Only two of 12 Republican candidates in 2012 were actively campaigning at the time of their home state’s contest.
It has been 75 years since the last – and only – Republican U.S. Senator did not face a Democratic opponent in back-to-back elections.
16 U.S. Senators serve states in which their party holds a minority of U.S. House seats – 15 are Democrats.
As Smart Politics previously reported, more than 170 losing major party U.S. Senate nominees in the direct election era have come back to claim their…
The last major party nominee to lose all three offices in the Sunshine State was little-known Republican John Cheney in 1920.
Two Midwestern states have been in accord on their presidential vote choice 96 percent of the time while another pair has voted in concert during just 41 percent of such elections.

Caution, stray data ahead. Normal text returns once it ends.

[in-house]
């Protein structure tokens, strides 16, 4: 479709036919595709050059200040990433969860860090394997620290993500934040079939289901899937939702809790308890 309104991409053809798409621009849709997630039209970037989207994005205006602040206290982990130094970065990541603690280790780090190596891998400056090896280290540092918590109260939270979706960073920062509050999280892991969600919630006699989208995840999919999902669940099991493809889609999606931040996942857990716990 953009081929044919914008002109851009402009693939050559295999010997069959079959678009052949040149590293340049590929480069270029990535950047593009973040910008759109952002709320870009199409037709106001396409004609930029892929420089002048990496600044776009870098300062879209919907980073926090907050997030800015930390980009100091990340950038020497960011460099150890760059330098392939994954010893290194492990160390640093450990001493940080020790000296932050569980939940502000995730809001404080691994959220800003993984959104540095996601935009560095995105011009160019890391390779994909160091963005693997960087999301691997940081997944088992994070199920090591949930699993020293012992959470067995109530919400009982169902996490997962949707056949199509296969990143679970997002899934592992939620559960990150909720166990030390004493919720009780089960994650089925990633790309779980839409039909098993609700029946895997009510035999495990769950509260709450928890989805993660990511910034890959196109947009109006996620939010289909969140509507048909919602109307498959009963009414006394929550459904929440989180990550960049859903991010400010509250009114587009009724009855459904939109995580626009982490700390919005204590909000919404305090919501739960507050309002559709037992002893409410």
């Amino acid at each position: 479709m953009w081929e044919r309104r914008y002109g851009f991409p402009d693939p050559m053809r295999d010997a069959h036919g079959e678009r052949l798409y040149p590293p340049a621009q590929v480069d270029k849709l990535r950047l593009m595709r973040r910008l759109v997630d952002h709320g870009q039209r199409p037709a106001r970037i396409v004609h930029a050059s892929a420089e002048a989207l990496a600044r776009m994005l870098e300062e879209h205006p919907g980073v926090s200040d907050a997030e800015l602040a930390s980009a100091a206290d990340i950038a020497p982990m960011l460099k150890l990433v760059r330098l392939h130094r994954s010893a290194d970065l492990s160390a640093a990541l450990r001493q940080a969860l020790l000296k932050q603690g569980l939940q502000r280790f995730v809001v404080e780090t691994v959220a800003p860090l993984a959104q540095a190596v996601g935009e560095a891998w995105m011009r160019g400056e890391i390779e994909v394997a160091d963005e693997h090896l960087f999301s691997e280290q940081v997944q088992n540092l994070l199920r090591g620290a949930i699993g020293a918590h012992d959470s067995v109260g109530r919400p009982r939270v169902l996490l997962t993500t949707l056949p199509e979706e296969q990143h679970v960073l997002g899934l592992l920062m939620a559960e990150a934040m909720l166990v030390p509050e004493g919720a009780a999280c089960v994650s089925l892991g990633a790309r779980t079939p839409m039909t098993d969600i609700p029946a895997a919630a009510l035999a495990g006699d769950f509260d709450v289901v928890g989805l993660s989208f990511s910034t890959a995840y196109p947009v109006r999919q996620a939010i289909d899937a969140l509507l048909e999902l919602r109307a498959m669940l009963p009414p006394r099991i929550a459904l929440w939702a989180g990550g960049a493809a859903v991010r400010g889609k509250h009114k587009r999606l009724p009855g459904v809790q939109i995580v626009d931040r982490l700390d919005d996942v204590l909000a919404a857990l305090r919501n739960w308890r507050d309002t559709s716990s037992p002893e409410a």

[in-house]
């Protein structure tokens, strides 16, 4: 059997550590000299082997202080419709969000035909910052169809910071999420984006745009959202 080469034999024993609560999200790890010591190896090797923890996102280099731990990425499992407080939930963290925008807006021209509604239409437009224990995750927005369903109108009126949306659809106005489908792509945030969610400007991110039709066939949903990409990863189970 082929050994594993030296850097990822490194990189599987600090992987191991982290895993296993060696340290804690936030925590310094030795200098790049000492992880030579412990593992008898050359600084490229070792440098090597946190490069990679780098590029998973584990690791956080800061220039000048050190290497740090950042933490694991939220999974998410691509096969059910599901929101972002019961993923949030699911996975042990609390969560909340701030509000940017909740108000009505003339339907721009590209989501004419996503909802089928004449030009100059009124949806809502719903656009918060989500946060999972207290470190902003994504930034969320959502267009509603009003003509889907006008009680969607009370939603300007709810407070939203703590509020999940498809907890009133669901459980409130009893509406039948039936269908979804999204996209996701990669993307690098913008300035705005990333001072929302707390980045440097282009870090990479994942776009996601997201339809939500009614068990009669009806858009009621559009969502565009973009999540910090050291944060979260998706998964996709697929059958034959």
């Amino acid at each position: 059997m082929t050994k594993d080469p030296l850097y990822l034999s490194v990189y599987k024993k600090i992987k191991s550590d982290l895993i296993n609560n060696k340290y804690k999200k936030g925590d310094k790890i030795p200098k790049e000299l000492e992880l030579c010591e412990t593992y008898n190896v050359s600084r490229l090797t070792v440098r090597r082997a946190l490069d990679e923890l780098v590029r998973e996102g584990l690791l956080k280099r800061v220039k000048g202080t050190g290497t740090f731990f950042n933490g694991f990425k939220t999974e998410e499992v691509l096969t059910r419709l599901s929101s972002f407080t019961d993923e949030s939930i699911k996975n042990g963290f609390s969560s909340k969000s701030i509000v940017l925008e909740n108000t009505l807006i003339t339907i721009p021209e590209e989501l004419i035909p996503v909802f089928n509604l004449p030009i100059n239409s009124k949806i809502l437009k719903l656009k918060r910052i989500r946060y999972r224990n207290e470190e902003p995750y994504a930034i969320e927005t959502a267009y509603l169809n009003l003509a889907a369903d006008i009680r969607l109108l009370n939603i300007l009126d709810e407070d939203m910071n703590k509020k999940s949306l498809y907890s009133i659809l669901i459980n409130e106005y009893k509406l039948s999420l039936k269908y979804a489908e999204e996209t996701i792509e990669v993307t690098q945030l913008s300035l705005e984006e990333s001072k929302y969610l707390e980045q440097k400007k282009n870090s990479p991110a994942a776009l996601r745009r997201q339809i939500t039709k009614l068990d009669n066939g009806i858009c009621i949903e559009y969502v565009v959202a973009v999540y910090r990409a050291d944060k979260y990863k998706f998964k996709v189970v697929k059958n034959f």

The 2016 field is one of the largest in state party history and is poised to provide one of the closest nomination battles since primary elections began in Missouri in 1912.
Iowa and Ohio have voted in concert with the region overall at a higher rate than any other Midwestern state; Missouri and Minnesota have done so the least.
Governor Scott Walker’s entrance into the 2016 race for the GOP presidential nomination brings the tally of major party Wisconsin politicians who ran for the…
Not only did the 2012 map record the lowest ever rate of states flipping from the previous cycle, but the country is also currently in the midst of its lowest rate of change across the last three-, four-, five-, six-, seven-, eight-, and nine-cycle periods.